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Panama: 2015 Article IV Consultation-Press Release; Staff Report; and Statement by the Executive Director for Panama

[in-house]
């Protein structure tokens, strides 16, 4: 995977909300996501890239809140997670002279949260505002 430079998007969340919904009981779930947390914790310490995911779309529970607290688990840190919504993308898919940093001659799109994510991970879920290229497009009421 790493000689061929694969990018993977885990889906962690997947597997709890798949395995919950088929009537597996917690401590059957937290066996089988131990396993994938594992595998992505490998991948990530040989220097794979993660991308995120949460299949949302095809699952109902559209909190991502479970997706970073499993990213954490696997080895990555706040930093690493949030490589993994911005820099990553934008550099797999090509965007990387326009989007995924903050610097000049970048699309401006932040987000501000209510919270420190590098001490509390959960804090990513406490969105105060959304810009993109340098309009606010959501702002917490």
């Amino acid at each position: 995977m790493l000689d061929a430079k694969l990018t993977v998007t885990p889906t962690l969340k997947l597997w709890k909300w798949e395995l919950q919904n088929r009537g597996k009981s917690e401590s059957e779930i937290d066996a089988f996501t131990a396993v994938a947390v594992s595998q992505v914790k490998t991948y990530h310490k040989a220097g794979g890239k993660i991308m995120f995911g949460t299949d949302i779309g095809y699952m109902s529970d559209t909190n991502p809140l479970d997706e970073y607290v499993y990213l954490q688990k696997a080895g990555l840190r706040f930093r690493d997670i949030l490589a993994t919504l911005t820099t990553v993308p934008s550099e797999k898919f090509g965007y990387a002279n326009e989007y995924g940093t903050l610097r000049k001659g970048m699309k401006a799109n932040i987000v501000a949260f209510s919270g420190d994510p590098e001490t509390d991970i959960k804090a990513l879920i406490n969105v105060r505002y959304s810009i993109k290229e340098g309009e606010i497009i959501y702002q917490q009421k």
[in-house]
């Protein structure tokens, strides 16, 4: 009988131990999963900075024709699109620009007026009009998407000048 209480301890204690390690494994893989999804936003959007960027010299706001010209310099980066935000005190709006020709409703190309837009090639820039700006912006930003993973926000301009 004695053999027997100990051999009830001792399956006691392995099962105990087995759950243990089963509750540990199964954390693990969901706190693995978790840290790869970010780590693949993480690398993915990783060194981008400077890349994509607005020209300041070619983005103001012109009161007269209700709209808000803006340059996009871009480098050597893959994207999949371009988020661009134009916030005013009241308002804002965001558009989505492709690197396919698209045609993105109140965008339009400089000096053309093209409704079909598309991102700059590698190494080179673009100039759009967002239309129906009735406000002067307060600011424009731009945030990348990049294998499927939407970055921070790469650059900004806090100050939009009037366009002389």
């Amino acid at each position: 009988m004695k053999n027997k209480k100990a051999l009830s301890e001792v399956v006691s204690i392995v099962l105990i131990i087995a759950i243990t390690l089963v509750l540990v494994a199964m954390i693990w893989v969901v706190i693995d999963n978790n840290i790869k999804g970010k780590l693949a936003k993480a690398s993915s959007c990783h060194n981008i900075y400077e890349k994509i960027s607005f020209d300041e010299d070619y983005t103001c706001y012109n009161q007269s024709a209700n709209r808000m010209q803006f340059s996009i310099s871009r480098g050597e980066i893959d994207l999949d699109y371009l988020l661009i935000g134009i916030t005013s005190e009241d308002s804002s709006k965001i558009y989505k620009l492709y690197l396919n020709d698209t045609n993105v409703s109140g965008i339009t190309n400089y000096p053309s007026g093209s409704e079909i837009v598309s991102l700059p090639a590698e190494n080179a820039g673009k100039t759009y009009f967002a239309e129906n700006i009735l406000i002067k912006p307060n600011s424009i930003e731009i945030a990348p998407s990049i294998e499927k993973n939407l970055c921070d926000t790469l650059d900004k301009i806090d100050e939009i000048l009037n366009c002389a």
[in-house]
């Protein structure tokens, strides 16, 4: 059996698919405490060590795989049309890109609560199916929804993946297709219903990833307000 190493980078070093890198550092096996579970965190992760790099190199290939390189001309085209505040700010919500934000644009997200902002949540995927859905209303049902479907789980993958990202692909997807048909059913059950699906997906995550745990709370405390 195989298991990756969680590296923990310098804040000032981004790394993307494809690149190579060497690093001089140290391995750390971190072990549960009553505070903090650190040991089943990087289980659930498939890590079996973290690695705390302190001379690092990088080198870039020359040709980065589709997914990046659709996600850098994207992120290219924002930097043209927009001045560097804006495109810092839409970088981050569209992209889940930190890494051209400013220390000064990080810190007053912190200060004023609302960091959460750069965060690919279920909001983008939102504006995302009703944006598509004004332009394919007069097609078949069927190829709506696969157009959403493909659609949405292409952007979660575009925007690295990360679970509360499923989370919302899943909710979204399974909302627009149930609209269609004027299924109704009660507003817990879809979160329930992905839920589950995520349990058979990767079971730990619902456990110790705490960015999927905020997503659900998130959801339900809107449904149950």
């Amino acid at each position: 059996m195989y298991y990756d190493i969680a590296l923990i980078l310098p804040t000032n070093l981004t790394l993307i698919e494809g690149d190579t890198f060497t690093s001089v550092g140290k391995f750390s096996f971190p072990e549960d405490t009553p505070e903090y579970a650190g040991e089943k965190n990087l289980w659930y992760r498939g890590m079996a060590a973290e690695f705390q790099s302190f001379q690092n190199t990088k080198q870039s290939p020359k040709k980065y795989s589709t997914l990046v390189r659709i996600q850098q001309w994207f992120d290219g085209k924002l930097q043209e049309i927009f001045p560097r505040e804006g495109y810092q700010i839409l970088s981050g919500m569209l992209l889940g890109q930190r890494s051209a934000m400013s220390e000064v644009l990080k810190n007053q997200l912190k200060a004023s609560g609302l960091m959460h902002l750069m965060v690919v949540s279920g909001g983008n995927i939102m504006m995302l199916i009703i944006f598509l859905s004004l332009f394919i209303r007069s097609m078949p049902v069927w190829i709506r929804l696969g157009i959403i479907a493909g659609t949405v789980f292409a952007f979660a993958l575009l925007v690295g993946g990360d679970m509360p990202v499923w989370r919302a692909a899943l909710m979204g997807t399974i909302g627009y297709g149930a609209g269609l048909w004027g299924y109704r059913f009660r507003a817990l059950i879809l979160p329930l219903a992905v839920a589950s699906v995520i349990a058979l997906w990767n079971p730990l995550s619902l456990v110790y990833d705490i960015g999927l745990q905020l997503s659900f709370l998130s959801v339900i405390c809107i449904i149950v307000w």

Summary: Backdrop and Outlook. Panama’s economic growth is slowing towards its medium-term potential and is expected to remain in the 6–7 percent range over the next 5 years. Inflation has been declining due to lower oil prices and price controls imposed on some food items in July 2014. The external current account deficit remains elevated, with foreign direct investment as the main source of financing, but should moderate over time as investment winds down and the corresponding projects start generating exports. Risks. A globally integrated economy brings substantial benefits to Panama, but also makes it vulnerable to external shocks to global growth, trade, and financial markets. However, strong fundamentals and the room to implement a countercyclical fiscal response would mitigate the impact of such external shocks. Delayed reforms to financial transparency are an important risk that could restrict access to global capital and the international payments system. Policy advice. It is essential to finalize the strengthening of the Anti-Money Laundering and Combating the Financing of Terrorism (AML/CFT) framework in order to comply with the international standard. The fiscal framework needs to be strengthened to serve as a solid medium-term anchor. In particular, fiscal buffers should be enhanced to cope with risks and expected or potential liabilities. In parallel, the pension system needs to be reformed, notably to address the large unfunded pension liabilities. Financial sector reforms should be geared towards implementing fully the remaining recommendations of the 2011 Financial Sector Assessment Program (FSAP), including establishing a facility for the provision of temporary liquidity to banks, improving the monitoring of external and systemic risks, upgrading the legislation on non-bank financial intermediaries, and developing further the macroprudential policy framework along with key instruments. Further investment in training, education, and healthcare will raise labor productivity and promote sustained and more inclusive growth.